There are several options open to you. You can write your own will, you can use a standard will form from a reputable stationers, or you can consult an expert. You must, however, be at least 18 years of age (although there are special provisions for younger people serving in the armed forces) and of sound mind.
Writing your own will is possible and, if you do it properly, may be accepted as legally binding. Completing a will form is also possible and is generally safer than attempting to write your own will; there are now also will writing computer programs. If you do decide to draw up your own will, it is advisable to get the finished product checked by a solicitor to make sure that it is correct.
However, if you want to be absolutely certain that your will is legally binding and conveys your wishes properly, then you are advised to take proper advice from a solicitor from the outset as there are various legal formalities that must be followed to make a will valid.
In fact, if your estate is at all complicated - for example, if you live or own a property abroad, own a business, have joint ownership of a property with someone other than your spouse or civil partner, or if your estate could be liable for inheritance tax - then it is essential that you use the services of a properly qualified person.
A solicitor will be able to advise you, not only on matters directly concerning your will, but also on other action that might be appropriate to protect your assets for the eventual use of your beneficiaries. For example, they will be able to advise you on 'powers of attorney', which is when you give a person of your choosing the power to carry out certain tasks or make certain decisions on your behalf should you become physically or mentally incapable of looking after yourself or your affairs. Proper action taken in advance (and backed up by your will for whenever it is needed) can prevent the loss of family assets.
A do-it-yourself will may not be recognised as legally binding because it may not have been drawn up or witnessed properly. Others may also put a different interpretation on words you have used - this could lead to confusion or misunderstanding about your wishes. Using an expert to draw up your will ensures that everything is clear and unambiguous.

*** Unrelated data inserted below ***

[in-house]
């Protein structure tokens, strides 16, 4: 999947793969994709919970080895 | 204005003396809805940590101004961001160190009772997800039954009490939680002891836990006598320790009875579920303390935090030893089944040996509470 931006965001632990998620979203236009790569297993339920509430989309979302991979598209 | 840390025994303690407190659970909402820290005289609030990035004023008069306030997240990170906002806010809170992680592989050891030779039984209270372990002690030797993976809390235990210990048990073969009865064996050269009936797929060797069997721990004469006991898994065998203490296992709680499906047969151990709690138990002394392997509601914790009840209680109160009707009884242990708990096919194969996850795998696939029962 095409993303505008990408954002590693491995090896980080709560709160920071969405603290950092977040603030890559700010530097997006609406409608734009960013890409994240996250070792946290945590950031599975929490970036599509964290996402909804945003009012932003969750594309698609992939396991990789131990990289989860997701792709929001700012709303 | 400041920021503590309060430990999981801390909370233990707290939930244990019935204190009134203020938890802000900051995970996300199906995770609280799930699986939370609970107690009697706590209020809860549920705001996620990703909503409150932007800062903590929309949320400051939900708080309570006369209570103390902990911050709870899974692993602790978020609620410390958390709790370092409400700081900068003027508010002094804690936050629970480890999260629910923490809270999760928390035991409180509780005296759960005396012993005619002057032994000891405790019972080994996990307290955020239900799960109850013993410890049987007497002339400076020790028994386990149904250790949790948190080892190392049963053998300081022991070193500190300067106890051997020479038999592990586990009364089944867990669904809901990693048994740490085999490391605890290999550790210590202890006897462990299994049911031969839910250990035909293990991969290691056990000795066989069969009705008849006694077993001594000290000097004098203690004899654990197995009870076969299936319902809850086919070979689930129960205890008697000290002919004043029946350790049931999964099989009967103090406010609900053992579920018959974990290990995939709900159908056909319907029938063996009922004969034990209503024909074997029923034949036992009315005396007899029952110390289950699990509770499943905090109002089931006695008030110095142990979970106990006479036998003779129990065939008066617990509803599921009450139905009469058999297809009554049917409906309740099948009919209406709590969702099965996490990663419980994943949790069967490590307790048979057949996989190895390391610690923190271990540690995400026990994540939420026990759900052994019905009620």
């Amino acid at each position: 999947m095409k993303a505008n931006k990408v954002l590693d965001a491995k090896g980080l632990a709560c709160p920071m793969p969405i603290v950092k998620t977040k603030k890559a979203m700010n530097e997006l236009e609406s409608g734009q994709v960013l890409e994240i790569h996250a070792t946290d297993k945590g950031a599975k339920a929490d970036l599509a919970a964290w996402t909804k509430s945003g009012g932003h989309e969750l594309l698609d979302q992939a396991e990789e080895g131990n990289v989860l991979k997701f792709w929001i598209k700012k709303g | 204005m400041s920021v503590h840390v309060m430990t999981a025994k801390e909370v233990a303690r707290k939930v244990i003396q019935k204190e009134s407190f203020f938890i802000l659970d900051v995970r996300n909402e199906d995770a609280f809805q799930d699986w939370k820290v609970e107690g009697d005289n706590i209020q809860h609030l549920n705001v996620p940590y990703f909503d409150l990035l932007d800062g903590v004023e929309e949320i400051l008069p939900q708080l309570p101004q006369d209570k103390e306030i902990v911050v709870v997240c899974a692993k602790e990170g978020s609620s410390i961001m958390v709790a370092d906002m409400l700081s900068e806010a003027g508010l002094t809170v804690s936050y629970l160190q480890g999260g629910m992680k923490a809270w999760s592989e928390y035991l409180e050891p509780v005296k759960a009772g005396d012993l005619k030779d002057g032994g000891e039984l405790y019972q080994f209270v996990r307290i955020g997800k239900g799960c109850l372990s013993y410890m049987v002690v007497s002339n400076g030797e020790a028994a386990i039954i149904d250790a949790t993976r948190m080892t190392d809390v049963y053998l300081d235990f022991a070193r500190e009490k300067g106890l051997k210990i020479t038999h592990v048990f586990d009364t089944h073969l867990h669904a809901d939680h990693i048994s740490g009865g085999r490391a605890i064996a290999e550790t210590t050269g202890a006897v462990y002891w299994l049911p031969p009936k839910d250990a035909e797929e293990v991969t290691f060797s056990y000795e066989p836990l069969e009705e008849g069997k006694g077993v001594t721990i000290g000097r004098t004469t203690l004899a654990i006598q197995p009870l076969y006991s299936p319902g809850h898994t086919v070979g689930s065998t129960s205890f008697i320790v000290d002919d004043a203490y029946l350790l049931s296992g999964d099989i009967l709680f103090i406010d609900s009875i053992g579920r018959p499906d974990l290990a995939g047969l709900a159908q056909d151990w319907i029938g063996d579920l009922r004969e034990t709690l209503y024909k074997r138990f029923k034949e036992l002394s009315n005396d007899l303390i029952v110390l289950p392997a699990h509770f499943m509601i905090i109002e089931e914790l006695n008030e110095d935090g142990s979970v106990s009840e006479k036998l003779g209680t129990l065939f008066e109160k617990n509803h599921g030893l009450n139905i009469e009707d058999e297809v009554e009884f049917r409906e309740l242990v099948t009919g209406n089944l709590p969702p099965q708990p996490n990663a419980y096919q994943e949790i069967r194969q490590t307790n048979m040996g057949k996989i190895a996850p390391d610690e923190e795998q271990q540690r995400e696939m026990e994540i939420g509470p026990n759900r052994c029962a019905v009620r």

A solicitor will also be able to advise you about any aspects of your proposed will that may cause a problem. Thus, for instance, they will advise against attaching unreasonable conditions to bequests, conditions that might be challenged in the Courts.
A solicitor may be able to visit you in your own home, care home or hospital. The cost of writing up a will can vary between solicitors and will depend on how complicated your affairs may be and the experience of the solicitor. It's worth speaking to a few solicitors before you make any decisions. Also, you may have access to legal advice through an addition to an insurance policy, so it's worth checking that out.
If you are a member of a Trade Union, they may have a free will writing service that you can use. Other will writing services exist.
Members of the Institute of Professional Willwriters (IPW) and The Society of Will Writers are specialists in will writing and estate planning - they are required to have passed the IPW entrance examination (or a recognised equivalent); submit a clear Criminal Records Bureau Disclosure; maintain continuous professional development; carry Professional Indemnity Insurance and abide by the IPW Code of Practice, which is approved by the Office of Fair Trading. There are other service providers but they do not necessarily meet the strict criteria of the IPW, and there may be few safeguards if things go wrong.
Depending on their personal and financial circumstances, some people in England and Wales may qualify for free advice about making a will through the Community Legal Advice Scheme - telephone 0845 345 4 345 or visit www.gov.uk/legal-aid/how-to-claim to find out more.
Before you write your will or consult a solicitor, it is a good idea to think about what you want to include in the document (having a clear idea about your wishes may also reduce the costs of preparing your will). You might want to consider the following:
Your will should take into account any property you own jointly. If property is held under a joint tenancy, you cannot leave your share to someone else as it will pass automatically to the other owner. If you own the property under a tenancy in common, you can leave the property to someone else who will then become tenants in common with the other owner.
If you have a joint bank account, money in that account automatically passes on to the other account holder and cannot be left to anyone else.
If you want to leave property to someone who is transgender, you must seek advice as you may have to refer to the person in his or her acquired gender, not their birth gender.
Many people also use their will to state their wishes for their funeral (e.g. burial or cremation, place and manner of service, etc.), which can save your loved ones from having to second-guess your wishes. You may also give your preference for funeral directors or leave information about a funeral plan you may have purchased.
The Importance of Making a Will
How to Make a Will
Executors and Guardians
Inheritance Tax Planning and Advice
Planning Your Funeral
What happens if I die without a will (intestate)?
Advice and Information on Making a Will